Subject: Re: [boost] [range] adaptors vs. rvalue to lvalue& binding
From: Bronek Kozicki (brok_at_[hidden])
Date: 2012-03-22 12:20:56
Actually I can see now that my last message contains few errors.
On 22/03/2012 15:44, Bronek Kozicki wrote:
>> So do we want to change boost::sort( Rng& ) to boost::sort( Rng&& )
>> ? That would make boost::sort( std::vector() ) ok.
> I fail to see what's wrong with this. Pointless - yes, but inducing
> runtime errors - no. Although of course I could have missed something.
> Back to your function - perhaps taking unqualified template parameter
> is not the best idea, and if you want to take a range you might want to
... or perhaps not. Taking unqualified template parameter will allow you
to write single function on anything with range-like interface,
including boost::iterator_range itself. So, is there anything wrong with:
template <typename Range>
modifies_range(Range && rng);
>> C++ decided at
>> some point to disallow binding rvalues to lvalue&. I think the reason
>> is that rvalues are inaccessible for the caller, so modifying them is
>> likely a bug.
on second reading I can see that you asked about exactly the opposite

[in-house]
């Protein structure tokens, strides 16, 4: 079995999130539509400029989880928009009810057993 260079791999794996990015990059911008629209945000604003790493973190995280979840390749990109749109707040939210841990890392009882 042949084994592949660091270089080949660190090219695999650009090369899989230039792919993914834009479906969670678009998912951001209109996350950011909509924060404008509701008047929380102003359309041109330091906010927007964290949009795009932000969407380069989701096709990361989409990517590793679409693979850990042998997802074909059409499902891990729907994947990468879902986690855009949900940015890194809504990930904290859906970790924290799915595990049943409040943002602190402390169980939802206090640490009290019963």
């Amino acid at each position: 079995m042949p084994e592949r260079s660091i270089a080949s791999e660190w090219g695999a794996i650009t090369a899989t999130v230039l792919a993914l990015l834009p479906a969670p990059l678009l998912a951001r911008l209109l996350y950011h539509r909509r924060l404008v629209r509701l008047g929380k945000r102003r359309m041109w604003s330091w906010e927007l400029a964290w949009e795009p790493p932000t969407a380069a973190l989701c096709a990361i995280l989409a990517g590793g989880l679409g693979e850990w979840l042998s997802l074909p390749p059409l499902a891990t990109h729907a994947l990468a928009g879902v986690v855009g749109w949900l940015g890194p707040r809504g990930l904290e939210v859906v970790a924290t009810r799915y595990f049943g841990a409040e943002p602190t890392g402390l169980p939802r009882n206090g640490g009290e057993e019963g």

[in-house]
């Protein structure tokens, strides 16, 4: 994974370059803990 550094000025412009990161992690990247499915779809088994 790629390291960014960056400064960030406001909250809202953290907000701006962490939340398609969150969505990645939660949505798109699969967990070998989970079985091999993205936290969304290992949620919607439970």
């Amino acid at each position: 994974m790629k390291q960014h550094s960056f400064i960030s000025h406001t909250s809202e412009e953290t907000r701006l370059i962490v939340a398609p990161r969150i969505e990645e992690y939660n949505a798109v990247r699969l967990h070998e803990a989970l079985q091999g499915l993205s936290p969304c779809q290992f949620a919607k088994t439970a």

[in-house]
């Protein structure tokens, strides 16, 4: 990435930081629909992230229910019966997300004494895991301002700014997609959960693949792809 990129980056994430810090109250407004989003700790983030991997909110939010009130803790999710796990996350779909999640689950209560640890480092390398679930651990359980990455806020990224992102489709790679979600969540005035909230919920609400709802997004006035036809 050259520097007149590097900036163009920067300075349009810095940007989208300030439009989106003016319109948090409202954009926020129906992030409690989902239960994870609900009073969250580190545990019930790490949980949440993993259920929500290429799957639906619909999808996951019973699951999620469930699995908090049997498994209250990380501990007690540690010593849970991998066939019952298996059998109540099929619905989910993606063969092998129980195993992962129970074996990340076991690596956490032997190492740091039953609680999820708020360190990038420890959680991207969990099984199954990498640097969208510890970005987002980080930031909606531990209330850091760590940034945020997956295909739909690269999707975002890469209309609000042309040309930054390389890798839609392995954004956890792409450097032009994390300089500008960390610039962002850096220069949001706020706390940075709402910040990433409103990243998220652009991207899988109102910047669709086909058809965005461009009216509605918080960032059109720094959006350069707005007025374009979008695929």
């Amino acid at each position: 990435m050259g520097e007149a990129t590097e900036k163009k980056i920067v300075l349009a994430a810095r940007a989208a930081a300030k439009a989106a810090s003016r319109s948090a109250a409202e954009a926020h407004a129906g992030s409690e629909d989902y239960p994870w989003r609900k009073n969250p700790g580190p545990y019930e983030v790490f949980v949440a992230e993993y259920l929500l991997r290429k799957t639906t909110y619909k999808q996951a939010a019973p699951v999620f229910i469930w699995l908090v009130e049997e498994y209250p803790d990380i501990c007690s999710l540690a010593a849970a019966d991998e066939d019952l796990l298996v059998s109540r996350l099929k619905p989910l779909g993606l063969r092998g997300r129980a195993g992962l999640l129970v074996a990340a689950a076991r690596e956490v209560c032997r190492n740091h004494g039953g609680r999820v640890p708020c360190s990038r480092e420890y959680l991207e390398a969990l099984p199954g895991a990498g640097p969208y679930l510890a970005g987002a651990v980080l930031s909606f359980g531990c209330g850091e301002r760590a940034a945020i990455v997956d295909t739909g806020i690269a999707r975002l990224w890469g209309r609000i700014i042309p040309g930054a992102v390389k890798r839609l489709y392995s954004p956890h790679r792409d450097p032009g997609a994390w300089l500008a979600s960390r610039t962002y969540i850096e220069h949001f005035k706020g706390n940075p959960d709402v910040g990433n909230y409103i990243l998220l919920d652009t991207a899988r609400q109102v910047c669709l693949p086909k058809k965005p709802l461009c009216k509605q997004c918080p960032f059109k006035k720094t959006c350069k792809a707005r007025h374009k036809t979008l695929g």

binding, taking the history back to last century :) Hope someone will
find the explanation below helpful, but the context in which I have put
it is obviously wrong - since it only applies to C++11 :)
> no, the reason was different. The function which takes rvalue-reference
> does it in order to apply optimization (move semantics) which is
> often/easily implemented as "stealing" data from its actual parameter.
> If binding lvalues to rvalue-reference parameters was allowed, such
> "stealing" could happen implicitly, on an lvalue parameter, and would
> likely result in runtime errors. As things stand now, you have to be
> explicit about moving data away from lvalues, e.g. by using std::move()
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